PadRight[Characters[ToString[Round[p[[2]],0.1]]],4,"0"]],"  ",
}],"  e"]>>"file.txt"

where p={angluarz, linearx, linear_z} and:

  • angular_z represents the angular velocity of the drone in the xy plane (in rad/s) (its bearing being the sum of the angular displacements),
  • linear_x represents the linear velocity of the drone in the xy plane (in m/s),
  • linear_z represents the velocity of the drone along the z axis (in m/s).

Moreover, the C++ code could look like:

#include "ros/ros.h"
#include "geometry_msgs/Twist.h"

#include <boost/lexical_cast.hpp>
#include <iostream>
#include <string>
#include <fstream>
#include <stdlib.h>

using namespace std;

int main(int argc, char **argv)
    ros::init(argc, argv, "mathematica");
    ros::NodeHandle n;

    ros::Publisher chatter_pub = n.advertise<geometry_msgs::Twist>("/cmd_vel", 1000);

    ros::Rate loop_rate(1.0);

    int count = 0;

    while (ros::ok())
       ifstream infile( "file.txt" );
       double nb; 
       double nb2;
       double nb3;
       string b;
       string e;
       (infile >> b >> nb >> nb2 >> nb3 >> e);

       geometry_msgs::Twist vel_msg;

      vel_msg.linear.x = nb2;
       vel_msg.linear.y =0.0;
        vel_msg.linear.z = nb3;

        vel_msg.angular.x =0.0;
        vel_msg.angular.y =0.0;
        vel_msg.angular.z = nb;

           ROS_INFO("[Random Walk] linear.x = %.2f, angular.z=%.2f\n", vel_msg.linear.x, vel_msg.angular.z);




    return 0;


Throughout the Mentorship program, I developed functions enabling me to fully interact with ROS and the robot(s) it is controlling from a Mathematica notebook. Owning a Parrot ArDrone myself, which is a device supported by ROS, I tested this in real conditions and the result can be seen below:

enter image description here

This is only a GIF, the full video is available here.

All, in all, I have thoroughly enjoyed working on this project and would love to hear your feedback. I see it as a starting point towards using the many abilities of the Wolfram Language in order to improve the capabilities of ROS supported robots: I can already imagine myself using Mathematica to create an autopilot for my drone !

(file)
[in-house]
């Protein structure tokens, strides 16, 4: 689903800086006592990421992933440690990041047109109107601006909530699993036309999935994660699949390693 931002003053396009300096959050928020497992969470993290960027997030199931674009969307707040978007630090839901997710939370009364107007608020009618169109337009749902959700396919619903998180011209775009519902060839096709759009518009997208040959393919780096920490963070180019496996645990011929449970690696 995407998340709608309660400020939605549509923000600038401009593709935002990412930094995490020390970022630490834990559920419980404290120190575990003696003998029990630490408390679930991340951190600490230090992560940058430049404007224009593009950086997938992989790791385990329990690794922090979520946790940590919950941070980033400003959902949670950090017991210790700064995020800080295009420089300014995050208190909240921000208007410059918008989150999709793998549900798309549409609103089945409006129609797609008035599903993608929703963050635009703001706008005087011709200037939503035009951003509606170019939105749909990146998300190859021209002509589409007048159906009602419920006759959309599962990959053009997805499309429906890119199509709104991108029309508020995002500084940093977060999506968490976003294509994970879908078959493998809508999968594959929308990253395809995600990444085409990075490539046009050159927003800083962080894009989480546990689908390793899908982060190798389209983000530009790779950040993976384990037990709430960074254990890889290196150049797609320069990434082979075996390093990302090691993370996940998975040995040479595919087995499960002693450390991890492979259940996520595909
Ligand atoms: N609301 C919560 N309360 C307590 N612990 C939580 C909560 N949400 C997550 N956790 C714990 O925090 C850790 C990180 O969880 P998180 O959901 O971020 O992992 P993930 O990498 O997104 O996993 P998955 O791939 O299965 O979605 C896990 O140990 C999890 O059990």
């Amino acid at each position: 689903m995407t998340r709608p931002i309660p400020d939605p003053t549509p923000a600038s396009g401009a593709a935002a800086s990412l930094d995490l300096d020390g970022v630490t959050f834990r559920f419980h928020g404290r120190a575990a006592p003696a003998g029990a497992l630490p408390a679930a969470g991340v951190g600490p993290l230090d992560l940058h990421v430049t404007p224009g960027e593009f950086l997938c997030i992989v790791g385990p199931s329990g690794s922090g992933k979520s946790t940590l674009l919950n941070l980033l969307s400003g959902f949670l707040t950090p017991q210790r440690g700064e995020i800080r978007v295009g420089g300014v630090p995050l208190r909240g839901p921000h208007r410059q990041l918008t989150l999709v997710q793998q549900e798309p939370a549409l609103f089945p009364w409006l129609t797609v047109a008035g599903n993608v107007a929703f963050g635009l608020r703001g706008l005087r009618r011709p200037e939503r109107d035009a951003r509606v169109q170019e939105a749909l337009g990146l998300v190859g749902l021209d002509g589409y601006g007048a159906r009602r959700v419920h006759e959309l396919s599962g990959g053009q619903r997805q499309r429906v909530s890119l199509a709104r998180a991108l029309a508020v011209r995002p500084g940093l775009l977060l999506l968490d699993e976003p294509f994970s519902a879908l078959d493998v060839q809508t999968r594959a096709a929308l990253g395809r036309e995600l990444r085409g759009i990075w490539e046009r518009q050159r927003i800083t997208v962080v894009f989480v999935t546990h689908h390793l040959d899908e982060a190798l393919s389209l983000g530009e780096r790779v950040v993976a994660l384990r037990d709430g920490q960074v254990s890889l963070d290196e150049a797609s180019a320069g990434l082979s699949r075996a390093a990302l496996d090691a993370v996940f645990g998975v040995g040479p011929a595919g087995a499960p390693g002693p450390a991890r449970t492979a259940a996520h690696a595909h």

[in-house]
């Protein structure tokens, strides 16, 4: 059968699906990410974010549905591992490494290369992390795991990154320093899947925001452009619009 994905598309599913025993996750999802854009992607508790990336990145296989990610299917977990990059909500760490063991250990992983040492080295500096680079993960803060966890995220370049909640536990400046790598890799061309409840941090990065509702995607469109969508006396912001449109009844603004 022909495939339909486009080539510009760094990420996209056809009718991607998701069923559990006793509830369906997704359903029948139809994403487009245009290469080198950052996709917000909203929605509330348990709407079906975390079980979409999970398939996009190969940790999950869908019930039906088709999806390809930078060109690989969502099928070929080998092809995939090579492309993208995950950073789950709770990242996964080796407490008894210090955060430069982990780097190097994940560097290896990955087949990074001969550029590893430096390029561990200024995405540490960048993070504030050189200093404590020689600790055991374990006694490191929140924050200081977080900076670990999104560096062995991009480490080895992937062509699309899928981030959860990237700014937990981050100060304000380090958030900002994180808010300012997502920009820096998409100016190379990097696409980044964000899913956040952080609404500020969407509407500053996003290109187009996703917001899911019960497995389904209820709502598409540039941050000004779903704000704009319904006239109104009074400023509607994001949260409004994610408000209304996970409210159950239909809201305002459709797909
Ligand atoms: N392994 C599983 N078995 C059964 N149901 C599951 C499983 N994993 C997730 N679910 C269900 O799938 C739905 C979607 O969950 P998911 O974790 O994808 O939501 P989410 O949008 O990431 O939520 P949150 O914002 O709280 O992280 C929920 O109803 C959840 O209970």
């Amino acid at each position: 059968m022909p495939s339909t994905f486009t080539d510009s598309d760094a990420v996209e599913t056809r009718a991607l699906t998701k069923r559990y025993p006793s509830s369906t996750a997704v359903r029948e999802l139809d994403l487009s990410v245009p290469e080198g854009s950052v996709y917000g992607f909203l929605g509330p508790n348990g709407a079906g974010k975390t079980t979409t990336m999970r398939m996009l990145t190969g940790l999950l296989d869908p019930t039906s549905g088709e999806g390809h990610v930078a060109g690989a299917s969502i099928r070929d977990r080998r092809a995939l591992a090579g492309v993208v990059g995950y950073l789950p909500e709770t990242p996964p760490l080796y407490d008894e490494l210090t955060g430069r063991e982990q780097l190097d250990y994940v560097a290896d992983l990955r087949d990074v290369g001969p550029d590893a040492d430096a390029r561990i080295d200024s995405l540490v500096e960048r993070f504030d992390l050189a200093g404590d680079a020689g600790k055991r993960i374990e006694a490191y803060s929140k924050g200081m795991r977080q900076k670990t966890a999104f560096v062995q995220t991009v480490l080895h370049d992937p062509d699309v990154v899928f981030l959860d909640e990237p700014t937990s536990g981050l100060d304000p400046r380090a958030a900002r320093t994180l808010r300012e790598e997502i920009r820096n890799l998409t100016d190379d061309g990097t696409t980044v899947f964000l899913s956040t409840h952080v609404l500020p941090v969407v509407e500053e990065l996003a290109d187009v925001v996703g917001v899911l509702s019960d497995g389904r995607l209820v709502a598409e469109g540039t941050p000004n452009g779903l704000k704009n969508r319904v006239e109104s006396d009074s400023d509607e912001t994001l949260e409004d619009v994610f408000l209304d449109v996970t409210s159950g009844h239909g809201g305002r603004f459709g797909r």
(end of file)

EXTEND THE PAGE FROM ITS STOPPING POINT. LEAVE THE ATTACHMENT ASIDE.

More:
Finally, I would also like to thanks Todd Rowland, Alison Kimball and Wolfram Research for the help and support provided throughout the mentorship program.

Loris Gliner

POSTED BY: Loris Gliner
6 Replies

Awesome project; the write up is particularly impressive! It can be hard to give good structure to a lengthy post in this format.

Have you worked at all with lower level control of the drone, or interpreted its lower level data? I've an ongoing project to control a drone at a low level with Mathematica, but it doesn't have much time and growth is slow. I'd be very interested in any of your observations.

POSTED BY: David Gathercole
Posted 9 years ago

Hi David,

Thank you very much !

I also had a brief look at directly controlling the ArDrone from Mathematica (without ROS) at a low level.

I think that one possible way to achieve this would be to send 'low level' commands (UDP packets) to the drone (UDP port) 'from' Mathematica.

Alternatively, if this doesn't work, one could create a program sending the UDP packets in another language which then communicates with Mathematica (like I did with the C++ code above).

If you want examples of some UDP packets, a list of some possible messages that can be sent to the ArDrone 2.0 is available in the 'Parrot ArDrone Developer's guide' (can be downloaded from their website).

I hope this helps, and please keep me updated with any results you get !

Best regards,


POSTED BY: Loris Gliner

enter image description here - you earned "Featured Contributor" badge, congratulations !

Dear @Loris Gliner , this is a great post and it has been selected for the curated Staff Picks group. Many people will receive a monthly digest featuring you post. Your profile is now distinguished by a "Featured Contributor" badge and displayed on the "Featured Contributor" board.

POSTED BY: Vitaliy Kaurov
Posted 9 years ago

Thanks a lot ! I had lots of fun working on this project.

POSTED BY: Loris Gliner

Great job Loris!

I like the picture. The robot doesn't look real, but you can see it's shadow.

POSTED BY: Todd Rowland
Posted 9 years ago

Thank you very much, one could also perform image analysis with the Wolfram Language to check it is real !

POSTED BY: Loris Gliner